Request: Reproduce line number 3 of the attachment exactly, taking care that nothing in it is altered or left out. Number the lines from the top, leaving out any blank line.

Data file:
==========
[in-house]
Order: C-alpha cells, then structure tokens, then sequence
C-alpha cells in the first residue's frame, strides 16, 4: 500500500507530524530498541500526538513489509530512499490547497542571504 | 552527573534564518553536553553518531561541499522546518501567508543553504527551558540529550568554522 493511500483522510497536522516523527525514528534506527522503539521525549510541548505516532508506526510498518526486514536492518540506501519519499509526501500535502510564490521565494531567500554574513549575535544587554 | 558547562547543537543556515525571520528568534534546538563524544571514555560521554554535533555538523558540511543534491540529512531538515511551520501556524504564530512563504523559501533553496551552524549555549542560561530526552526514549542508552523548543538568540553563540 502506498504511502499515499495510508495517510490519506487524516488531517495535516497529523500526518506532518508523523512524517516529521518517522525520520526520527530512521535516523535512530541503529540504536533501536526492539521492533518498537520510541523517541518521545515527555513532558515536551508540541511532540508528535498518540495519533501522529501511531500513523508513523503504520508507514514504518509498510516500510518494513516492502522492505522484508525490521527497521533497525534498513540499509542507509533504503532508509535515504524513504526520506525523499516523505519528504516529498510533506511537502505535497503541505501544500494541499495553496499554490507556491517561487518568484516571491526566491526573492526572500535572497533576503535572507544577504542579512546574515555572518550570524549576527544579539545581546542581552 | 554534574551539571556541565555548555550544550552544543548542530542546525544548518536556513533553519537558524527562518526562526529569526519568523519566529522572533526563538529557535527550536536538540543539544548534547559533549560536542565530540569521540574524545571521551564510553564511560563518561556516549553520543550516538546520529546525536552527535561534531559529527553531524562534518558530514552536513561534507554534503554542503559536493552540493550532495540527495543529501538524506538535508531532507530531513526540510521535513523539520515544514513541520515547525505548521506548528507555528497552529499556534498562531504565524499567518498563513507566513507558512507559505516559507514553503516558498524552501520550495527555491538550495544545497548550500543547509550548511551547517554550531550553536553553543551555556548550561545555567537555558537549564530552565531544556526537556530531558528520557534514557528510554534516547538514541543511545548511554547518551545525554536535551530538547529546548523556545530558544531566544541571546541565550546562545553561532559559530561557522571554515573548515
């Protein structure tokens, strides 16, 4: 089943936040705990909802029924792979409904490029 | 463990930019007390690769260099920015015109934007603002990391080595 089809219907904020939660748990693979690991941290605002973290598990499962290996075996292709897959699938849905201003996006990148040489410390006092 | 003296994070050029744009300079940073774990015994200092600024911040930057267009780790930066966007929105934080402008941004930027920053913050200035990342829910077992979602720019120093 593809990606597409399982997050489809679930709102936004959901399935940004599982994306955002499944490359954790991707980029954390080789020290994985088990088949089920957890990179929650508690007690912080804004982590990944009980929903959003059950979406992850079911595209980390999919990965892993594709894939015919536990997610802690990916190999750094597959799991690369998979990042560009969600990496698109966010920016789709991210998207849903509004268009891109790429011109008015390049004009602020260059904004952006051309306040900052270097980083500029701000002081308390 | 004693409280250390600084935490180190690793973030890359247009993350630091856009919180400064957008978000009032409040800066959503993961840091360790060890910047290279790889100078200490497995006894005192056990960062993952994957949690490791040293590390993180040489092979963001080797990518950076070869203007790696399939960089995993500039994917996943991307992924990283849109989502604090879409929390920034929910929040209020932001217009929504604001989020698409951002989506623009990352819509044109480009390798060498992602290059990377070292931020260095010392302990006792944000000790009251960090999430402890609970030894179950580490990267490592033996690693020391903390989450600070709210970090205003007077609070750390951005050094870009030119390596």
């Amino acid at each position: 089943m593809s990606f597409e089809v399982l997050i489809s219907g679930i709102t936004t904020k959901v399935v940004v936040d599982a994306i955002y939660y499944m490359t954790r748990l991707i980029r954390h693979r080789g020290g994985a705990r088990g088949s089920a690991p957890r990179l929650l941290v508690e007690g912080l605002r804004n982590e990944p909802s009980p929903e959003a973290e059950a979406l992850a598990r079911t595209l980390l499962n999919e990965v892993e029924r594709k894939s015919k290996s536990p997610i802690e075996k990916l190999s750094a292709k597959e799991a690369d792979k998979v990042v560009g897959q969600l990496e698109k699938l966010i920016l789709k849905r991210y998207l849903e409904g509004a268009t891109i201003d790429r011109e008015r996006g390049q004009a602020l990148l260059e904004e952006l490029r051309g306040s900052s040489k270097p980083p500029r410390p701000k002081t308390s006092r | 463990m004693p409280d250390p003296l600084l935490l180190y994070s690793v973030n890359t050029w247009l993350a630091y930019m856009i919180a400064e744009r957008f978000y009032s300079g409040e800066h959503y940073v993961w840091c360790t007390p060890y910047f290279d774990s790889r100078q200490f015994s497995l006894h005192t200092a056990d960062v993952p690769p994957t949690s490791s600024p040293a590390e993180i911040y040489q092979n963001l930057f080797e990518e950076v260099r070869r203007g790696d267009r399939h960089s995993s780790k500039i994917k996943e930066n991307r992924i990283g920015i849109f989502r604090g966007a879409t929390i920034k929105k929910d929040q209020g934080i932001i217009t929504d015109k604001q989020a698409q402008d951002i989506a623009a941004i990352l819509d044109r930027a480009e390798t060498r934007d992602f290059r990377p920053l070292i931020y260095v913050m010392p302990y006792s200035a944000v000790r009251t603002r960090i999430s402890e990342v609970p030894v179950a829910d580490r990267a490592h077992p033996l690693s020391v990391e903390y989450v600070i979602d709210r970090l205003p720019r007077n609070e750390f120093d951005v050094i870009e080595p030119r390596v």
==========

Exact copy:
C-alpha cells in the first residue's frame, strides 16, 4: 500500500507530524530498541500526538513489509530512499490547497542571504 | 552527573534564518553536553553518531561541499522546518501567508543553504527551558540529550568554522 493511500483522510497536522516523527525514528534506527522503539521525549510541548505516532508506526510498518526486514536492518540506501519519499509526501500535502510564490521565494531567500554574513549575535544587554 | 558547562547543537543556515525571520528568534534546538563524544571514555560521554554535533555538523558540511543534491540529512531538515511551520501556524504564530512563504523559501533553496551552524549555549542560561530526552526514549542508552523548543538568540553563540 502506498504511502499515499495510508495517510490519506487524516488531517495535516497529523500526518506532518508523523512524517516529521518517522525520520526520527530512521535516523535512530541503529540504536533501536526492539521492533518498537520510541523517541518521545515527555513532558515536551508540541511532540508528535498518540495519533501522529501511531500513523508513523503504520508507514514504518509498510516500510518494513516492502522492505522484508525490521527497521533497525534498513540499509542507509533504503532508509535515504524513504526520506525523499516523505519528504516529498510533506511537502505535497503541505501544500494541499495553496499554490507556491517561487518568484516571491526566491526573492526572500535572497533576503535572507544577504542579512546574515555572518550570524549576527544579539545581546542581552 | 554534574551539571556541565555548555550544550552544543548542530542546525544548518536556513533553519537558524527562518526562526529569526519568523519566529522572533526563538529557535527550536536538540543539544548534547559533549560536542565530540569521540574524545571521551564510553564511560563518561556516549553520543550516538546520529546525536552527535561534531559529527553531524562534518558530514552536513561534507554534503554542503559536493552540493550532495540527495543529501538524506538535508531532507530531513526540510521535513523539520515544514513541520515547525505548521506548528507555528497552529499556534498562531504565524499567518498563513507566513507558512507559505516559507514553503516558498524552501520550495527555491538550495544545497548550500543547509550548511551547517554550531550553536553553543551555556548550561545555567537555558537549564530552565531544556526537556530531558528520557534514557528510554534516547538514541543511545548511554547518551545525554536535551530538547529546548523556545530558544531566544541571546541565550546562545553561532559559530561557522571554515573548515